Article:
Volunteers clear way for Earth Day

Volunteers hope to set eco-friendly example

April 21, 2002|By Jamie Smith Hopkins | Jamie Smith Hopkins,SUN STAFF

What better way to celebrate Earth's day than to clean up her children's mess.

With that idea in mind, more than 100 volunteers gave up a beautiful weekend morning yesterday to rid U.S. 1 in Howard County of beer bottles, old tires and cigarette butts - the castoffs of careless people.

"You want to make a good impression, and trash does not make that good impression," said Jessica Ritter, a county planner who coordinated the campaign.

Others also liked the idea of tidying up for Earth Day, officially tomorrow but often recognized on the closest weekend. Today, families will clean up the trails and stream near Discovery Creek Children's Museum in Glen Echo, pick up litter in Potomac and recycle computers in Centreville.

The effect of a cleanup can easily seem fleeting. Trash, like time, is inexorable - especially along a busy road.

But Richard Hoppe, director of communications with the Earth Day Network in Washington, said the work should get people into the mindset of caring for the planet.

"It's an ethic, and that's the important thing," Hoppe said. "Our mantra is: Small steps by individuals create huge solutions."

Along U.S. 1, volunteers - wearing orange T-shirts proclaiming "1 For All & All For 1" - said they hoped that drivers whooshing by would take the hint and stop littering.

State Highway Administration spokesman David Buck said U.S. 1 suffers some of its worst trash problems in southern Howard because that section is heavy with businesses - and traffic lights, an opportunity for unloading that just-emptied soda can.

An inmate crew from Sykesville spent the better part of last week cleaning up, and volunteers still had more than enough to keep them busy.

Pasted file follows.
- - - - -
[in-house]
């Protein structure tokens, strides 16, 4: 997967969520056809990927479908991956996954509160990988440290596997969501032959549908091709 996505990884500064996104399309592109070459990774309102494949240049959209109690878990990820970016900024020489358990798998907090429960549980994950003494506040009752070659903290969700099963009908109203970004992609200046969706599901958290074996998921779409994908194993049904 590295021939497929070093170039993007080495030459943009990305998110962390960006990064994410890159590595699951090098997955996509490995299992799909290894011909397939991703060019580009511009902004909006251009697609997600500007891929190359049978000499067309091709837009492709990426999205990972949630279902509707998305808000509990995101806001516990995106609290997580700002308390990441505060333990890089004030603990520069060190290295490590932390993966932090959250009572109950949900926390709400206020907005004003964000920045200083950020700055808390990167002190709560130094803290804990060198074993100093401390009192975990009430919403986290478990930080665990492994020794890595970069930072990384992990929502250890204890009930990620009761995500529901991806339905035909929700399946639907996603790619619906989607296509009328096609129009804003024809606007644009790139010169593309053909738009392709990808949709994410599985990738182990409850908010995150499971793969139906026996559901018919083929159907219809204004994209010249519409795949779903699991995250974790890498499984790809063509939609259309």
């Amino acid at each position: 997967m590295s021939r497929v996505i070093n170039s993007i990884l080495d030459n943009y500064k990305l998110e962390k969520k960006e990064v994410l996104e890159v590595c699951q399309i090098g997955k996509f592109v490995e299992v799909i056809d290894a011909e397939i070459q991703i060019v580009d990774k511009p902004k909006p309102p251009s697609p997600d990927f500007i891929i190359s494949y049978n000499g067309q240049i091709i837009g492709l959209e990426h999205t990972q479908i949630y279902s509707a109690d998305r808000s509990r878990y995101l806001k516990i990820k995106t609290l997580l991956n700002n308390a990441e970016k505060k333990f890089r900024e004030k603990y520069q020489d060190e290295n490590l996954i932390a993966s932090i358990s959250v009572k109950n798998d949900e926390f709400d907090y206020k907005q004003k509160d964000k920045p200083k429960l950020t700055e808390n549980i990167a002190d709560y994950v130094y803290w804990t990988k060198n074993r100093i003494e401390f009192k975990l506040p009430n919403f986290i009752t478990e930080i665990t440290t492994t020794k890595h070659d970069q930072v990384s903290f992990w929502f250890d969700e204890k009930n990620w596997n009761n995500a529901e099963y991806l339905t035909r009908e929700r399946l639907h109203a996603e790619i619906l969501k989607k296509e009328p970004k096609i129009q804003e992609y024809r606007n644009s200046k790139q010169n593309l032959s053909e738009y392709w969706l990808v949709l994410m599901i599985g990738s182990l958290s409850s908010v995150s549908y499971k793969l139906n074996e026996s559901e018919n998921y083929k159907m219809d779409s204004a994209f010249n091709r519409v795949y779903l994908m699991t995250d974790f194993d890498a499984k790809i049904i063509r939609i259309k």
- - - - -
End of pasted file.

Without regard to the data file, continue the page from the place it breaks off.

"Tire," announced Columbia resident Jeanette Anders, 57, holding up a strip of rubber and tossing it into her trash bag. "A paint can lid," she continued, stooping to grab it. "Antique beer bottle."

`What is this?'

Then the stumper: a thin piece of metal, studded with square holes. "What is this?" she wondered.

"I found another one like it," said her partner, Ric Nauen, 62.

On the steep banks of a stream that runs underneath the road in Jessup, Anders found five cans, 14 bottles, a paper cup, a purple rubber glove and a trash bag.

Taneytown residents Bobby Angles, 15, and Rand Demuth, 16, jumped into the water to hand up items too big for their bags: a chair (still in good condition) and a muddy tire, complete with hubcap.

"Oh, how awful," Anders groaned, struggling to get the car part over the guardrail.

Farther south on the road, residents from the Cedarville Heights neighborhood of Jessup filled at least six bags in less than two hours. They saw the morning as one tangible result of all the time studying how best to revitalize the area - down in the mouth compared with most of Howard County.

`This is a start'

"This is a start," said Jeff Conley, president of the Cedarville Heights Community Association, looking across the road at conspicuous zoning violations "We're going to clean up Route 1."

He can't understand why people continually toss trash on his neighborhood's main artery, "but that's why we're out here - and that's why they're not."

Nauen knows more litter will replace the items he removed, but he's not disheartened.

"The encouraging thing is somebody's paying attention to it," he said as cars rushed by. "Maybe one or two people will stick with it."

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